Environmental Assessment (SEA and EIA)

Overview

Environmental assessment (EA) is a participatory decision making support and management instrument in spatial and sectoral policy, plan, programme and project making. It aims at enabling a balanced consideration of economic, social and environmental issues in decision making by pro-actively supporting the transparent ex-ante assessment of alternative and mitigative actions in order to help avoiding negative and enabling positive environmental impacts and outcomes. It was first introduced in the USA through the National Environmental Policy Act (NEPA) of 1969 and is thus the oldest of a range of advocacy decision support instruments, including e.g. sustainability assessment (SA), health impact assessment (HIA) and social impact assessment (SIA).

EA developed, based on the perceived seriousness of adverse environmental impacts of human activities and an inability of existing planning support methods (for example, cost-benefit analysis – CBA) to adequately address those problems. Whilst NEPA did not distinguish between different decision making levels / tiers, aiming at Federal actions, subsequently increasingly a distinction was made between project decisions on the one hand and strategic tier decisions (commonly referred to as policies, plans and programmes – PPPs) on the other. EA of projects is now commonly referred to as environmental impact assessment (EIA), which is reflected in e.g. the wording of the 1985 European Union (EU) EIA Directive (85/337/EEC, amended four times in 1997, 2003, 2009 and 2014) and EA of PPPs as strategic environmental assessment (SEA; in the EU a formal requirement for plans and programmes since 2004 on the basis of Directive 2001/42/EC). Literally all countries in the world now have some experiences with the application of EIA and way over 100 countries have associated formal (usually  legal) requirements. Over 40 countries also have formal SEA requirements, including the 28 member states of the EU. All internationally active development banks and development aid organisation require the application of SEA and EIA in those countries they are engaged in. There are 100s of 1000s of EIAs and SEAs prepared every year globally.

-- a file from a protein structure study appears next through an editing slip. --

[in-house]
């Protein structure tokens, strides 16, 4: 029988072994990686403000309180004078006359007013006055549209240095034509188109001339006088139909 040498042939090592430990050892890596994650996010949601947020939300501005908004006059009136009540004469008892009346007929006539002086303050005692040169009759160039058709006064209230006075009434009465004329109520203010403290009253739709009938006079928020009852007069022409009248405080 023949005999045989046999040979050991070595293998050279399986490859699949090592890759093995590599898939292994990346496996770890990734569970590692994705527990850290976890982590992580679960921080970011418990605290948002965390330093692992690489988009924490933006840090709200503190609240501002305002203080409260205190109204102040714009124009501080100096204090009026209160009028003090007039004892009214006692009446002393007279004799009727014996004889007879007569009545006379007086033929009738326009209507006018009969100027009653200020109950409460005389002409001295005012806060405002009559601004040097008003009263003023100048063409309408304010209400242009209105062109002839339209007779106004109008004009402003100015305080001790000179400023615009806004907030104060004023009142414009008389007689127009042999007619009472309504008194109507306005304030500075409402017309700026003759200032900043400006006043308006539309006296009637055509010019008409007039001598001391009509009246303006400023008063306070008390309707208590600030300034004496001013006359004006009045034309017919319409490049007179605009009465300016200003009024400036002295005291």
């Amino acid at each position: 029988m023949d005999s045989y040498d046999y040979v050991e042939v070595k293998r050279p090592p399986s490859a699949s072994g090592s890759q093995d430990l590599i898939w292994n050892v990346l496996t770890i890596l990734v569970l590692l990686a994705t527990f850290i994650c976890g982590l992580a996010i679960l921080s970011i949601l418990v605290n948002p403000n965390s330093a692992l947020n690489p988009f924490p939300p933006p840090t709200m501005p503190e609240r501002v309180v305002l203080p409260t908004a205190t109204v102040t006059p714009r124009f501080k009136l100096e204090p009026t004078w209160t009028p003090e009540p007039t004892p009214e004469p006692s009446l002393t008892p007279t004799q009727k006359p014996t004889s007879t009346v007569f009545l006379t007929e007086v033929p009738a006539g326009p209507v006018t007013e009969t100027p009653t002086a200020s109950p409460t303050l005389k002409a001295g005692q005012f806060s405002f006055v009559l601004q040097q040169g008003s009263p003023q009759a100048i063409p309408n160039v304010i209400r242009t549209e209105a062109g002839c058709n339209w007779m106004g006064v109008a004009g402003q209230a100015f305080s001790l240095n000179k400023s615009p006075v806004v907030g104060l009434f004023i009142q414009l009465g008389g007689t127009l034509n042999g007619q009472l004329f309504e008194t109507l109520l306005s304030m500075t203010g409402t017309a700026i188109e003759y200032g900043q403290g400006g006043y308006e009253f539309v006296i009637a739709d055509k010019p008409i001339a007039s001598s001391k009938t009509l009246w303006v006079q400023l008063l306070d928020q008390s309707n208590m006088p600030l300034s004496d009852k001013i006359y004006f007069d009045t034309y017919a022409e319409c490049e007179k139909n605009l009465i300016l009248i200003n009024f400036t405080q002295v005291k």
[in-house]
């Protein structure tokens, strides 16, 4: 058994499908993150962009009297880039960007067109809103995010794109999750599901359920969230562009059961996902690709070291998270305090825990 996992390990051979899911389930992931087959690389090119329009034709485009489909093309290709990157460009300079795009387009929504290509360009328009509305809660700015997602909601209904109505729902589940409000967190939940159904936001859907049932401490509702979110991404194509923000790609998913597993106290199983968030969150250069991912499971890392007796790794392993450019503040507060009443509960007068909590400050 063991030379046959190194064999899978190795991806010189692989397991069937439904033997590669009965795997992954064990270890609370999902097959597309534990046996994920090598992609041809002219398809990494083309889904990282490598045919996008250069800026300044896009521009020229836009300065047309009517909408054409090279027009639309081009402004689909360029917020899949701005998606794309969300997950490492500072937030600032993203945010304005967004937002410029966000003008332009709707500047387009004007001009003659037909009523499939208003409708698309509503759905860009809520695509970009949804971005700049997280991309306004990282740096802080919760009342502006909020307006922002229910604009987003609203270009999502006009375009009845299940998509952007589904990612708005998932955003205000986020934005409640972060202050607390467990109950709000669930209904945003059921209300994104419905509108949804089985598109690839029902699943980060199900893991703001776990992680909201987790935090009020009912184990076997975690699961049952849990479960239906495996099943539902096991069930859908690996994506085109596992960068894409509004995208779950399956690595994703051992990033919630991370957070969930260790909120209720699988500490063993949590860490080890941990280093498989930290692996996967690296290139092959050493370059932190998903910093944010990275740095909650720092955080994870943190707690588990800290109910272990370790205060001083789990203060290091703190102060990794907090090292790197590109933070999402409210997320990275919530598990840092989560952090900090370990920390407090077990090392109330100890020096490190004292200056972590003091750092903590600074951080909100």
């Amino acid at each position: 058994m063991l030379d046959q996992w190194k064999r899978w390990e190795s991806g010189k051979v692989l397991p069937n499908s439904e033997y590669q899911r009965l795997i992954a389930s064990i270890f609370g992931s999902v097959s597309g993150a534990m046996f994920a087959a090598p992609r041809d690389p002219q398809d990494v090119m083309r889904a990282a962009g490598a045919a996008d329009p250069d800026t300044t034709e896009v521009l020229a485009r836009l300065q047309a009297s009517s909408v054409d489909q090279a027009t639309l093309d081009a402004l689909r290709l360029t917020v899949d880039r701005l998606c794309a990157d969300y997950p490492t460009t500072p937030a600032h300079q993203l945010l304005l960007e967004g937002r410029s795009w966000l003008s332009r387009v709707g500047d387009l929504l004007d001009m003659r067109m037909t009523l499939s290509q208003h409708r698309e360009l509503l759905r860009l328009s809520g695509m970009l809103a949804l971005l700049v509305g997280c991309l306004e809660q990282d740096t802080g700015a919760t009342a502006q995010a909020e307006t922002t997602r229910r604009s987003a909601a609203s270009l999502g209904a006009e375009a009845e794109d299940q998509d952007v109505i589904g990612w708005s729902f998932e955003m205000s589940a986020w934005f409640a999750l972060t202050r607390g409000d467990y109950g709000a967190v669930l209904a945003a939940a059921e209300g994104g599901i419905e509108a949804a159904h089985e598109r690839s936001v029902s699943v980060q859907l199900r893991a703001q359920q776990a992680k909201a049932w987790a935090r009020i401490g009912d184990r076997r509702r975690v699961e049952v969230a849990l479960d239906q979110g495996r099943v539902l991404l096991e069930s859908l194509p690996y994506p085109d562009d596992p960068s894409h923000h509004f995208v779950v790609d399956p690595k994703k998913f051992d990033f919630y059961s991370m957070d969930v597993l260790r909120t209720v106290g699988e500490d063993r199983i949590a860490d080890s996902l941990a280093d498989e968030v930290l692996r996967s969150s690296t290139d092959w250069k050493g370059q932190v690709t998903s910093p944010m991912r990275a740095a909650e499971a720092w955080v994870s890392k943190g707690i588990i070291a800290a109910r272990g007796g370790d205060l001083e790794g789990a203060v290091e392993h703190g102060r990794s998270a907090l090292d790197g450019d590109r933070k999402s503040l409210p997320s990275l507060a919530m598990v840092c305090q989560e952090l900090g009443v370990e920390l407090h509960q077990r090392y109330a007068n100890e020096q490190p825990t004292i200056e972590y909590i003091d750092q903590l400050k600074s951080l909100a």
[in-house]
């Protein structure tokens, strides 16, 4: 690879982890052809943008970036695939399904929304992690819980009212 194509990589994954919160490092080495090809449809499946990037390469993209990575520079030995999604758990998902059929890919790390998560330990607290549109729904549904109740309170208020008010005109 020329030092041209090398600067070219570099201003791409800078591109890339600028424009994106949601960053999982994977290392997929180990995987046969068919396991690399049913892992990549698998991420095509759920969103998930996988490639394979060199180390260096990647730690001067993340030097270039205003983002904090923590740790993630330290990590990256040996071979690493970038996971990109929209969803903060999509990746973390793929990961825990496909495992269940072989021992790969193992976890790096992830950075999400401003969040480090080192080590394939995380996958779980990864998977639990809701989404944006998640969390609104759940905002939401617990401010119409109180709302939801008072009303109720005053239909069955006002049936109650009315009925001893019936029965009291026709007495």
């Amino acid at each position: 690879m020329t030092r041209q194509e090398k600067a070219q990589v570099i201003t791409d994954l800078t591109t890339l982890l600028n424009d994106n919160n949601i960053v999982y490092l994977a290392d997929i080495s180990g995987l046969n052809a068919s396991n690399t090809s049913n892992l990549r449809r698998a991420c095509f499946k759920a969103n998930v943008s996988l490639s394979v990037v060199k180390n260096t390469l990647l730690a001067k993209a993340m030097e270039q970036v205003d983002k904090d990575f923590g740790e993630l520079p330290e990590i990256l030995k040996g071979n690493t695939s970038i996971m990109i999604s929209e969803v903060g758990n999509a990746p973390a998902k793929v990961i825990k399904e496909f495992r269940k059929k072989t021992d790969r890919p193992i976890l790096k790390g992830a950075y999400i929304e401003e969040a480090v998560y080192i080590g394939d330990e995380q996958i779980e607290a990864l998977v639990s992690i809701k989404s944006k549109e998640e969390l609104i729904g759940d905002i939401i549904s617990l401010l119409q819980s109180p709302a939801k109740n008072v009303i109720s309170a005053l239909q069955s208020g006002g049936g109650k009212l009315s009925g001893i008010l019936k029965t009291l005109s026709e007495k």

EA has been said to function as a science and an art in that it aims at generating scientifically sound information and predictions by applying a range of suitable assessment methods and techniques, whilst acknowledging the political nature of decision making processes, which it is trying to influence. Current understanding is that in order to be effective, EA needs to deal with framework / systems (i.e. macro) and individual policies, plans, programmes and projects (PPPPs; i.e. micro) levels, providing for:

  1. an overall decision framework, aiming at supporting the consideration of the ‘right issues at the right time’ in spatial and sectoral (e.g. transport, energy and waste) tiered PPPP making hierarchies;
  2.  a participatory decision making support process for a specific policy, plan, programme or project, allowing for stakeholder as well as public involvement and consisting of a range of predefined steps, revolving around the assessment of different alternatives for environmentally sustainable outcomes.
  3. a number of methods and techniques that aim at making policy, plan, programme and project making processes more scientifically rigorous.

Applying EIA and SEA

EIA and SEA are applied to spatial and sectoral public and increasingly also private PPPPs. In order to be effective, EIA and SEA need to systematically assess environmental impacts at all tiers (i.e. all PPPPs). An effective EA framework will be able to uncover any gaps that exist with regards to the consideration of environmental issues within a PPPP system. Ultimately, EIA and SEA thus aim at supporting more transparent, rigorous and systematic decision frameworks. Figure 1 shows an example of a systems’ based transport PPPP decision framework into which SEA and EIA are integrated, outlining the specific focus, tasks, types of impacts to be considered and roles of different administrative levels.

Figure 1: Allocation of tasks within a systems’ based EA framework